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Thursday, July 4, 2013

Fourth of July African American History Focus: A Novel About Fort Mose

I first learned about Fort Mose from a historical novel called Pirates of Savannah by Tarrin Lupo.  I was intrigued by Lupo's brief reference to Fort Mose and wanted to know more.  It was a settlement of escaped slaves in 18th century Spanish Florida that was the first community of free African Americans in the United States.  This was not something I'd ever seen in history books.  I am happy to be posting about this on Fourth of July because I think it's patriotic to heighten awareness of aspects of American history that should be better known.

When I saw that there was a novel available on Net Galley about Fort Mose I thought that this is my opportunity to become more educated on this topic. So I downloaded The Other Side of Free by Krista Russell for review.


I could see from the description that Krista Russell had written a coming of age novel about thirteen year old protagonist, Jem, who was sent to Florida so that he could be free.  Fort Mose was an unfamiliar environment for him. This meant if he didn't understand his new environment , I could learn right along with him.  That's an advantage of  having a young protagonist.  Yet I don't think this is really children's fiction despite the marketing label.  The level of complexity and sophistication in the historical background, and in the lives of the characters could be appropriate for a YA audience however.
 It became increasingly clear over the course of the novel that Spanish authorities weren't allowing the community at Fort Mose to exist in their territory out of kindness toward African Americans or because they were opposed to slavery.  The people at Fort Mose were compelled to swear an oath that they would fight the English if they were to invade Florida.  This coincided with the interests of these former slaves because they knew that they would be returned to slavery by English troops.  The Spanish had invited slaves in the English colonies to Florida hoping to incite a mass exodus that would de-stabilize English society in North America.  It would be interesting to speculate about how different life in North America would be if they had succeeded with this strategy.  Certainly, the United States of America as we know it would not exist today.  So this novel deals with a pivotal moment in American history.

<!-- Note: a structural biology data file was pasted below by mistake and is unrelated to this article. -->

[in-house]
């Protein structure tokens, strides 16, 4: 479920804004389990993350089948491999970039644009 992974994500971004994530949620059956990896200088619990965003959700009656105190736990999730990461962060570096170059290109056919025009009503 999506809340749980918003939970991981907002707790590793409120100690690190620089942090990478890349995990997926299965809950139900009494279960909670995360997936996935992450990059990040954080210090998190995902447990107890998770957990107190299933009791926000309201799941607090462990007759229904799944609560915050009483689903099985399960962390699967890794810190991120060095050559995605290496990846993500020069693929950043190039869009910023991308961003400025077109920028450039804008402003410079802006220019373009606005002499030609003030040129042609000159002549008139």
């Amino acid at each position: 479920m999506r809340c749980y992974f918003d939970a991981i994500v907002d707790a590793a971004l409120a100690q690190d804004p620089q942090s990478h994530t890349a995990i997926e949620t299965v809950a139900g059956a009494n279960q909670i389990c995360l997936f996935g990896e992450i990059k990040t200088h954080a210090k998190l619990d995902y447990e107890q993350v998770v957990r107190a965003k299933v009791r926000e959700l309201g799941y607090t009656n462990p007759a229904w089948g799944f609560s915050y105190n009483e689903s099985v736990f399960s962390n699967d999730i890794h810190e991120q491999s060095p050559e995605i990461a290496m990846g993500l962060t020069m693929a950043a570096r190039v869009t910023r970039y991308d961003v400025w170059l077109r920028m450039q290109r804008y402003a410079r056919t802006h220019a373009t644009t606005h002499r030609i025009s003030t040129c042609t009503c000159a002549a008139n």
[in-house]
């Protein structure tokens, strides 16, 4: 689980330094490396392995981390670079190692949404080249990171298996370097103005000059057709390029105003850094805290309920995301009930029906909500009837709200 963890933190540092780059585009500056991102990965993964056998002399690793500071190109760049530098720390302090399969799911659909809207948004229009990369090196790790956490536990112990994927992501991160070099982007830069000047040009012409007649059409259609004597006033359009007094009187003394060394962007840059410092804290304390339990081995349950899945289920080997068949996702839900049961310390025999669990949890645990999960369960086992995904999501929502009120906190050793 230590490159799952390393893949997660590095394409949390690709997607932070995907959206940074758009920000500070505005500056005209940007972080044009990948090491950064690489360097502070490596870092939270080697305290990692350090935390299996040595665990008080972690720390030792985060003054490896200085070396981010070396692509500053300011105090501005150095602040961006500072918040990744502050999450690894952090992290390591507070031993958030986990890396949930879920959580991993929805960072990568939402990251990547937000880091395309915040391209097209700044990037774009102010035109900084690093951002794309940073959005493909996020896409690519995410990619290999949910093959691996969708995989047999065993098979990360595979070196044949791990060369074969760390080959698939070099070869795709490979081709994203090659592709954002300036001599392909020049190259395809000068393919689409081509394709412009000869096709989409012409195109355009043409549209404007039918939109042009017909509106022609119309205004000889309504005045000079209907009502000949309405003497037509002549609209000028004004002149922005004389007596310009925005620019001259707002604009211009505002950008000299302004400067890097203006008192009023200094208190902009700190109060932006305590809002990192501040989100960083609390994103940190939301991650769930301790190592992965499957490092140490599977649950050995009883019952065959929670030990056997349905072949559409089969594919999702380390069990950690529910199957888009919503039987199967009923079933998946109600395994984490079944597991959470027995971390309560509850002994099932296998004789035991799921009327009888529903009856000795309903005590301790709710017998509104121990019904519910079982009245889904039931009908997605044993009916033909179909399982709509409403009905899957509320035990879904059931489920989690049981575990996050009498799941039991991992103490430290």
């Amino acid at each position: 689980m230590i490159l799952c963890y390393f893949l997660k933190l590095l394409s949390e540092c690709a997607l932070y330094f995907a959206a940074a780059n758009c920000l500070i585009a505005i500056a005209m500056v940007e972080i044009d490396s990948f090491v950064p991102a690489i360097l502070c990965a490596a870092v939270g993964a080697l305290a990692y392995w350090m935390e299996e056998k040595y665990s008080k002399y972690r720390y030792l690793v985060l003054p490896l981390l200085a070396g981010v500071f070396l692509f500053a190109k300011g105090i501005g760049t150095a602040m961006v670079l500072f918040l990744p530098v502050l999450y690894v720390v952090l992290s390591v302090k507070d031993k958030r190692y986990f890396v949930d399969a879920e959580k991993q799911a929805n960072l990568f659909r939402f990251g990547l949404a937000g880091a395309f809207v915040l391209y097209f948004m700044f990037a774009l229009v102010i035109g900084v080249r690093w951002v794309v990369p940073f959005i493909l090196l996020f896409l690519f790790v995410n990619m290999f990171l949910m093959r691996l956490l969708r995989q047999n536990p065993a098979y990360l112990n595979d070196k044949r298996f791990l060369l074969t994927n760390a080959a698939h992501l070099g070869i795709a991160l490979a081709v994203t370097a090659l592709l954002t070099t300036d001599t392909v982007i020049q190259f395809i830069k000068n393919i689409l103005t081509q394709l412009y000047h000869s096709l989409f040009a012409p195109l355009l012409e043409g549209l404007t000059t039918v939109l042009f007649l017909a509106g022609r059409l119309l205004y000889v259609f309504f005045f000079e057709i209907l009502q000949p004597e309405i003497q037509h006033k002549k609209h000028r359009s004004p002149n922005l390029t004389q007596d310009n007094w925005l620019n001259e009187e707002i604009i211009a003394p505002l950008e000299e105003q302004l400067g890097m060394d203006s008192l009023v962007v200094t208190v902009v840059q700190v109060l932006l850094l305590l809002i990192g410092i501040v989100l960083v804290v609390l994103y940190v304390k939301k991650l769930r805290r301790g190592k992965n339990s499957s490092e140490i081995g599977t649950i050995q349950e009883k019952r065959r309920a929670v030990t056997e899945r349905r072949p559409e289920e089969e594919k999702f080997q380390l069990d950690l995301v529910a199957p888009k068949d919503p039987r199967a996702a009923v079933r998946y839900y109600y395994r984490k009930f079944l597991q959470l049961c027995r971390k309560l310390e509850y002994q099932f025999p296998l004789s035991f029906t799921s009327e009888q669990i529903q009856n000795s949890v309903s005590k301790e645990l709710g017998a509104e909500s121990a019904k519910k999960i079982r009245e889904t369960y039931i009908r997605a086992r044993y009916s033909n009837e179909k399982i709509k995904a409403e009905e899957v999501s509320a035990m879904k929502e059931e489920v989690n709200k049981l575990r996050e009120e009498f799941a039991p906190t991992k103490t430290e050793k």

Animal lovers will enjoy Jem's relationship with an infant owl who had a broken wing.  Jem shows compassion by adopting the injured young owl.  He named the owl Omen in response to the attitude of others toward him, but Jem saw the owl as a friend.  The owl got up to some hilarious antics that provide some comic relief in what is otherwise a book with a very serious tone. 

Jem is generally portrayed as naive, but that's appropriate considering his age.  I liked the fact that he did mature and come to understand more about the people in his life.

There was a funeral ritual called "teijami" performed in this book which involved using a mortar and pestle to grind rice into flour as an offering for the dead.  Since I was interested in its origin, I ran a search on "teijami" and located a description of a documentary The Language You Cry In which identifies teijami as a Mende funeral ritual from Sierra Leone.  The text of the teijami song which inspired the documentary is included in both the original Mende and translated into English.  The title of the documentary comes from a Mende saying "You know who a person really is by the language they cry in."  I don't think I've really discovered the entire truth about the people who lived at Fort Mose, but The Other Side of Free has provided me with some more clues.

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